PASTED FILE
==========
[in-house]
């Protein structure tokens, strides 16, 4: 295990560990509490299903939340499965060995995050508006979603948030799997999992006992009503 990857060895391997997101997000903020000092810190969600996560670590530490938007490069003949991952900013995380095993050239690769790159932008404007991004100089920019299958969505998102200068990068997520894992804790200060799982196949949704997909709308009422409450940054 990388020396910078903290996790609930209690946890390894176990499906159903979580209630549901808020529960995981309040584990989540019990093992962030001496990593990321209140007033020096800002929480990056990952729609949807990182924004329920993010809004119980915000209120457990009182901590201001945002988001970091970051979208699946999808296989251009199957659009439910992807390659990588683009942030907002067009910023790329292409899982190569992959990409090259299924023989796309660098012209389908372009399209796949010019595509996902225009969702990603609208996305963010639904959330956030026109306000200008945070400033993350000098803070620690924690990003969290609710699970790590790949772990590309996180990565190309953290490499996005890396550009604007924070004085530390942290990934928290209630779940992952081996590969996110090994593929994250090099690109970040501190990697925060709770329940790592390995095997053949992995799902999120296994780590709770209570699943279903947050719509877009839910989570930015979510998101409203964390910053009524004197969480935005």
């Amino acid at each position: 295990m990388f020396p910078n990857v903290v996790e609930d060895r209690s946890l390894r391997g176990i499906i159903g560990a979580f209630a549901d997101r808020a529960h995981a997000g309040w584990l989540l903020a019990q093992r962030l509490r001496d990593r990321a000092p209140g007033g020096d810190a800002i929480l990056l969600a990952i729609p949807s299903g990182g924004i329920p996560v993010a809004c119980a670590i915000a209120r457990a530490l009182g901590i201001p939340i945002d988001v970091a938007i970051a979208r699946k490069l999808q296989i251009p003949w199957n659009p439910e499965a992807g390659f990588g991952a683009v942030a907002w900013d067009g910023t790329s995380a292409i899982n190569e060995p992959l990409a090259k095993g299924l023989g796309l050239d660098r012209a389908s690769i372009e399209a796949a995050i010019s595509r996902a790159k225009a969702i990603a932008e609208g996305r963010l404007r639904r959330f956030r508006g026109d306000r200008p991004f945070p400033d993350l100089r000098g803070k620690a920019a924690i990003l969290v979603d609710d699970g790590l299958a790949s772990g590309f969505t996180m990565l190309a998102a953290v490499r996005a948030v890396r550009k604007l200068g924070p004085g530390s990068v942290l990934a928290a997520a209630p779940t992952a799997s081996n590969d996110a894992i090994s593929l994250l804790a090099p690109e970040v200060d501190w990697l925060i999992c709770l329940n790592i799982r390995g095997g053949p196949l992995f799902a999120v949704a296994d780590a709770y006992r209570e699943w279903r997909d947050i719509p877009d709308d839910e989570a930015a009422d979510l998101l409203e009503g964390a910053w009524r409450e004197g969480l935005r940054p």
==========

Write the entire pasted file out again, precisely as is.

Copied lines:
[in-house]
């Protein structure tokens, strides 16, 4: 295990560990509490299903939340499965060995995050508006979603948030799997999992006992009503 990857060895391997997101997000903020000092810190969600996560670590530490938007490069003949991952900013995380095993050239690769790159932008404007991004100089920019299958969505998102200068990068997520894992804790200060799982196949949704997909709308009422409450940054 990388020396910078903290996790609930209690946890390894176990499906159903979580209630549901808020529960995981309040584990989540019990093992962030001496990593990321209140007033020096800002929480990056990952729609949807990182924004329920993010809004119980915000209120457990009182901590201001945002988001970091970051979208699946999808296989251009199957659009439910992807390659990588683009942030907002067009910023790329292409899982190569992959990409090259299924023989796309660098012209389908372009399209796949010019595509996902225009969702990603609208996305963010639904959330956030026109306000200008945070400033993350000098803070620690924690990003969290609710699970790590790949772990590309996180990565190309953290490499996005890396550009604007924070004085530390942290990934928290209630779940992952081996590969996110090994593929994250090099690109970040501190990697925060709770329940790592390995095997053949992995799902999120296994780590709770209570699943279903947050719509877009839910989570930015979510998101409203964390910053009524004197969480935005």
């Amino acid at each position: 295990m990388f020396p910078n990857v903290v996790e609930d060895r209690s946890l390894r391997g176990i499906i159903g560990a979580f209630a549901d997101r808020a529960h995981a997000g309040w584990l989540l903020a019990q093992r962030l509490r001496d990593r990321a000092p209140g007033g020096d810190a800002i929480l990056l969600a990952i729609p949807s299903g990182g924004i329920p996560v993010a809004c119980a670590i915000a209120r457990a530490l009182g901590i201001p939340i945002d988001v970091a938007i970051a979208r699946k490069l999808q296989i251009p003949w199957n659009p439910e499965a992807g390659f990588g991952a683009v942030a907002w900013d067009g910023t790329s995380a292409i899982n190569e060995p992959l990409a090259k095993g299924l023989g796309l050239d660098r012209a389908s690769i372009e399209a796949a995050i010019s595509r996902a790159k225009a969702i990603a932008e609208g996305r963010l404007r639904r959330f956030r508006g026109d306000r200008p991004f945070p400033d993350l100089r000098g803070k620690a920019a924690i990003l969290v979603d609710d699970g790590l299958a790949s772990g590309f969505t996180m990565l190309a998102a953290v490499r996005a948030v890396r550009k604007l200068g924070p004085g530390s990068v942290l990934a928290a997520a209630p779940t992952a799997s081996n590969d996110a894992i090994s593929l994250l804790a090099p690109e970040v200060d501190w990697l925060i999992c709770l329940n790592i799982r390995g095997g053949p196949l992995f799902a999120v949704a296994d780590a709770y006992r209570e699943w279903r997909d947050i719509p877009d709308d839910e989570a930015a009422d979510l998101l409203e009503g964390a910053w009524r409450e004197g969480l935005r940054p």